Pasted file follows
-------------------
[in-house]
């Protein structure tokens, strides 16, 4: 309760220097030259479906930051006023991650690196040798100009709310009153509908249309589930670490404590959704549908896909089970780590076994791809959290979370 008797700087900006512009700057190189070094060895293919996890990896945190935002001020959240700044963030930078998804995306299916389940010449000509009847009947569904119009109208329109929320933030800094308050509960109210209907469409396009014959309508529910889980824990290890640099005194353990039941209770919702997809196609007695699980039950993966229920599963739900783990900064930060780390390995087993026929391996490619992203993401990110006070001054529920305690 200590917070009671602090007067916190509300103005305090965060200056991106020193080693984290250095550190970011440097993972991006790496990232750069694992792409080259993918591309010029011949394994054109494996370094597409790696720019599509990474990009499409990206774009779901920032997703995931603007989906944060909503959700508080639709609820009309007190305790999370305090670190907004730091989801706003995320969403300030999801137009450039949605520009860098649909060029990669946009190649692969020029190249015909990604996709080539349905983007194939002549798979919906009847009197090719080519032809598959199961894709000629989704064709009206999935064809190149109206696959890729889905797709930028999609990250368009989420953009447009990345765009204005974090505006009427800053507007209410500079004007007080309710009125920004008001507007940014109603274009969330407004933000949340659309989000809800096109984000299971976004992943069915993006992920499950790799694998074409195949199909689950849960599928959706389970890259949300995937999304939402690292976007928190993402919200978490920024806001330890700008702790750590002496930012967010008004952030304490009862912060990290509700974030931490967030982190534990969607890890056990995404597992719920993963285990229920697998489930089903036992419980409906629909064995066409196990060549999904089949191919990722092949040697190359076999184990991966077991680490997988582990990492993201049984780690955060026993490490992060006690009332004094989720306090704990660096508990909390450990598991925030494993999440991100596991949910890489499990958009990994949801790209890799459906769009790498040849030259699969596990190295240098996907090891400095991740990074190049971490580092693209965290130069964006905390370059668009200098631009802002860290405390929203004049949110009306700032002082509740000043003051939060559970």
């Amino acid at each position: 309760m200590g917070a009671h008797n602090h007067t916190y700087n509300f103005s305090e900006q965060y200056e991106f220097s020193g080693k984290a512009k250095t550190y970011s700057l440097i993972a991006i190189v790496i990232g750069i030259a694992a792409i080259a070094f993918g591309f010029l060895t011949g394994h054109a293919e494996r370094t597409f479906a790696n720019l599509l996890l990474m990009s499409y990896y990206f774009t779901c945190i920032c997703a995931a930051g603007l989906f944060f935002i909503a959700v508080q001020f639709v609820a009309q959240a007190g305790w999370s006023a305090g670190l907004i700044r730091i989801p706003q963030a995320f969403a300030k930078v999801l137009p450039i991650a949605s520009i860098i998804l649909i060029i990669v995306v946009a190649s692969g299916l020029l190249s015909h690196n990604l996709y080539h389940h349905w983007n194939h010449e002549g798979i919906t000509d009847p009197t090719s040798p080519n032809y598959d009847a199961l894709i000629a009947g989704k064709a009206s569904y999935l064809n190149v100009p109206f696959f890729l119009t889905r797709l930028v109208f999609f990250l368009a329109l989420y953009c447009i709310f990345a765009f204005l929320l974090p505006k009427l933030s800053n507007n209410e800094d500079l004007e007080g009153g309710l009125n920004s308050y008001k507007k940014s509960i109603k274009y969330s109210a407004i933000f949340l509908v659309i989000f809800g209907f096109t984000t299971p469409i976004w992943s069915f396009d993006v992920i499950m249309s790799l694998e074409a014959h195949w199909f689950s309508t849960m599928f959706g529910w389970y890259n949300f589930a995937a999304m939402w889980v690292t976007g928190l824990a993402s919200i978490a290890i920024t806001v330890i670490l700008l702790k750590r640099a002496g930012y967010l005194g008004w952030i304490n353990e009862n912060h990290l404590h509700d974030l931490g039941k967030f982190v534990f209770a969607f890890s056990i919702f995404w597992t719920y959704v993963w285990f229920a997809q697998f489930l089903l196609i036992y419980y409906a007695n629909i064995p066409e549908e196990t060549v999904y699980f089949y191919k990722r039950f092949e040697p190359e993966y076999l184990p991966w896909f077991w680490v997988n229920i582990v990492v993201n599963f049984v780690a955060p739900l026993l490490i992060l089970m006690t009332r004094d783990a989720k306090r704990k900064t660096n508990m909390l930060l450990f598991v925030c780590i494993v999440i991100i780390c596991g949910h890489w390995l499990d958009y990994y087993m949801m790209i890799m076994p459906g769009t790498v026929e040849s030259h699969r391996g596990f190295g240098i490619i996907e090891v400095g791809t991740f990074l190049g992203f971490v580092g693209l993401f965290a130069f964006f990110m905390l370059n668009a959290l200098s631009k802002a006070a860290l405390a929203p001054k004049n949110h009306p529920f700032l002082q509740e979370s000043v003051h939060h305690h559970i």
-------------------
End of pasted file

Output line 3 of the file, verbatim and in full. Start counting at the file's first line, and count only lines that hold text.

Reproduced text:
């Amino acid at each position: 309760m200590g917070a009671h008797n602090h007067t916190y700087n509300f103005s305090e900006q965060y200056e991106f220097s020193g080693k984290a512009k250095t550190y970011s700057l440097i993972a991006i190189v790496i990232g750069i030259a694992a792409i080259a070094f993918g591309f010029l060895t011949g394994h054109a293919e494996r370094t597409f479906a790696n720019l599509l996890l990474m990009s499409y990896y990206f774009t779901c945190i920032c997703a995931a930051g603007l989906f944060f935002i909503a959700v508080q001020f639709v609820a009309q959240a007190g305790w999370s006023a305090g670190l907004i700044r730091i989801p706003q963030a995320f969403a300030k930078v999801l137009p450039i991650a949605s520009i860098i998804l649909i060029i990669v995306v946009a190649s692969g299916l020029l190249s015909h690196n990604l996709y080539h389940h349905w983007n194939h010449e002549g798979i919906t000509d009847p009197t090719s040798p080519n032809y598959d009847a199961l894709i000629a009947g989704k064709a009206s569904y999935l064809n190149v100009p109206f696959f890729l119009t889905r797709l930028v109208f999609f990250l368009a329109l989420y953009c447009i709310f990345a765009f204005l929320l974090p505006k009427l933030s800053n507007n209410e800094d500079l004007e007080g009153g309710l009125n920004s308050y008001k507007k940014s509960i109603k274009y969330s109210a407004i933000f949340l509908v659309i989000f809800g209907f096109t984000t299971p469409i976004w992943s069915f396009d993006v992920i499950m249309s790799l694998e074409a014959h195949w199909f689950s309508t849960m599928f959706g529910w389970y890259n949300f589930a995937a999304m939402w889980v690292t976007g928190l824990a993402s919200i978490a290890i920024t806001v330890i670490l700008l702790k750590r640099a002496g930012y967010l005194g008004w952030i304490n353990e009862n912060h990290l404590h509700d974030l931490g039941k967030f982190v534990f209770a969607f890890s056990i919702f995404w597992t719920y959704v993963w285990f229920a997809q697998f489930l089903l196609i036992y419980y409906a007695n629909i064995p066409e549908e196990t060549v999904y699980f089949y191919k990722r039950f092949e040697p190359e993966y076999l184990p991966w896909f077991w680490v997988n229920i582990v990492v993201n599963f049984v780690a955060p739900l026993l490490i992060l089970m006690t009332r004094d783990a989720k306090r704990k900064t660096n508990m909390l930060l450990f598991v925030c780590i494993v999440i991100i780390c596991g949910h890489w390995l499990d958009y990994y087993m949801m790209i890799m076994p459906g769009t790498v026929e040849s030259h699969r391996g596990f190295g240098i490619i996907e090891v400095g791809t991740f990074l190049g992203f971490v580092g693209l993401f965290a130069f964006f990110m905390l370059n668009a959290l200098s631009k802002a006070a860290l405390a929203p001054k004049n949110h009306p529920f700032l002082q509740e979370s000043v003051h939060h305690h559970i």